Google has been accused of straying from its mantra of Don’t Do Evil. How do Googlers interpret that mantra? What does it mean for a company like Google to not do evil?
That motto was built on the premise of a startup mind frame. As a now publicly traded company with commitments to shareholders and our partners, I am sure people understand that there are business choices made that may not be popular. I don’t make those choices, but I understand. Apple has some of the highest public ratings and their products make people happy. Heck, I watch their commercials and I want to call my mom and hug a tree, but ask a Foxconn worker two years ago what they thought of Apple (or better yet ask their spouse!). It’s all about prospective in the end.
In the past I’ve suggested that Google should offer services and products for money instead of advertisements. What are your thoughts on offering products for money vs ads?
Google’s business model is built on ad services. While some users are concerned about how their data is used, I think the privacy standards recently clarified outline the company’s stance in an easy to understand format. While the idea of paying for services is intriguing, I do not believe it would work. As history has shown, asking someone to pay for something that was free yesterday to protect a concept like user data that they do not understand fully only leads to confusion. Once you take the profit model out of Android development, what is a company like Google’s reason to continue to put resources and money into improving it? Eyeballs drive profits.
Google’s relationship with carriers has changed over time. What role do you think carriers should take in the mobile industry?
I would like carriers to be a data pipe that fully embrace the ideals of net neutrality. Just give us the data and let us do what we like with it. I think that alot of people that say that really don’t understand what that would entail, though. As we approach using more and more valuable spectrum, we face ever rising data prices, caps and throttling. Paying 30 bucks a month and using 24 GB of high speed data may sound fun now, but wait till your data bill reflects the true cost. It won’t be pretty. With coverage becoming secondary to exclusive devices and services, it’s no longer about “Can you hear me now,” but “Can I pay that bill now.” I would be interested to see what T-Mobile and Sprint do with their upcoming LTE networks.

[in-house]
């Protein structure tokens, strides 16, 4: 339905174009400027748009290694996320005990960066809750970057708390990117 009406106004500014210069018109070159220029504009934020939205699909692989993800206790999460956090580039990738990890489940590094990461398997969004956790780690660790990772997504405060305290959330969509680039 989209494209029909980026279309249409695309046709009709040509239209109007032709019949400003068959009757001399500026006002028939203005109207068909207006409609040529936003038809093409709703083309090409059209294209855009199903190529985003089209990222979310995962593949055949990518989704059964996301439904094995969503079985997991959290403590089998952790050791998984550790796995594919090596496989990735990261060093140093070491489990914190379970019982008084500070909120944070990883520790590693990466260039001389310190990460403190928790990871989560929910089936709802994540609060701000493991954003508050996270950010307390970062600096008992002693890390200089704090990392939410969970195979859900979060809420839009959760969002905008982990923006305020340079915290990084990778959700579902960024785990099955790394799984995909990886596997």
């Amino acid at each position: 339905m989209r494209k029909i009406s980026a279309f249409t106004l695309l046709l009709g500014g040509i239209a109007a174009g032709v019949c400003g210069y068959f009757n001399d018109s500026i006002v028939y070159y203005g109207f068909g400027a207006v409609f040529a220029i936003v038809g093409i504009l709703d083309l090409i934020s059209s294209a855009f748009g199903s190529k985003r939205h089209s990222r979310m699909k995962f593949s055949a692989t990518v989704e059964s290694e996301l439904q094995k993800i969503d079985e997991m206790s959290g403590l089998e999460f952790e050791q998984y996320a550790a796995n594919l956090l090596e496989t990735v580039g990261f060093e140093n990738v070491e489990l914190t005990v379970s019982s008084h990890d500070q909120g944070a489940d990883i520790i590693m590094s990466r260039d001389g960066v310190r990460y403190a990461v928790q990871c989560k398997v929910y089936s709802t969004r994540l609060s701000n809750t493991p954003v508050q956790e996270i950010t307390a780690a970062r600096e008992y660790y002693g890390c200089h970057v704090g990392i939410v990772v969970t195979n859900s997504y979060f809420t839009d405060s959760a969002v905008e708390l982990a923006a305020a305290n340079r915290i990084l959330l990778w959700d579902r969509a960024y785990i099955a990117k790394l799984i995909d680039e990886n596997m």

It seems like every year the phone screens get bigger and bigger. Was the Dell Streak just before it’s time? Why do you think manufacturers are making bigger phones?
I once thought a 4.3 inch screen was way too big, yet I am currently using 4.65, 4.7 and 5.3 inch devices along with a 10.1 inch tablet! The Streak was truly before its time, but if anyone wants one I may throw mine on Swappa! I think that the push for bigger screens is due to people wanting to maximize the experiences that LTE and other 4G technologies enable like Netflix, Hulu and other video services. With the Note and the S Pen, Samsung truly changed what a large screen smartphone experience could be like. The phablet is a great alternative for those that want a cutting edge phone and don’t want to double dip on an iPad or Android tablet. The success of the Note shows that customers want it and we see others are following suit.
John Gruber theorized that phone screens are bigger to accommodate the larger LTE chips and batteries. Is there any truth to that?
In the past that was a bit of the reason. Early CDMA/LTE internals were a bit bulky, to say the least. The main reason was to highlight the things that LTE lets a customer do such as real video, real web browsing and Skype. All of those activities look better on a big honkin’ screen. Hell, the EVO 4G came with a kickstand just in case anyone needed a hint! But with SOCs like the S4 and the upcoming Tegra3 with LTE, it’s clear that you can have 4G data, great battery life and a thin and light device. It’s just the nature of hardware improving.
While there are some LTE phones like the RAZR MAXX and HTC One X that have good battery life, most phones still struggle. Is this a hardware or a software issue?
The RAZR has a 3300 mAh battery. If you put that in any device it’s going to have great battery life. The S4 GSM /LTE SOC is an amazing chipset and very battery-friendly. As we see new devices using newer hardware along with operating systems that manage power consumption more effectively it will only get better.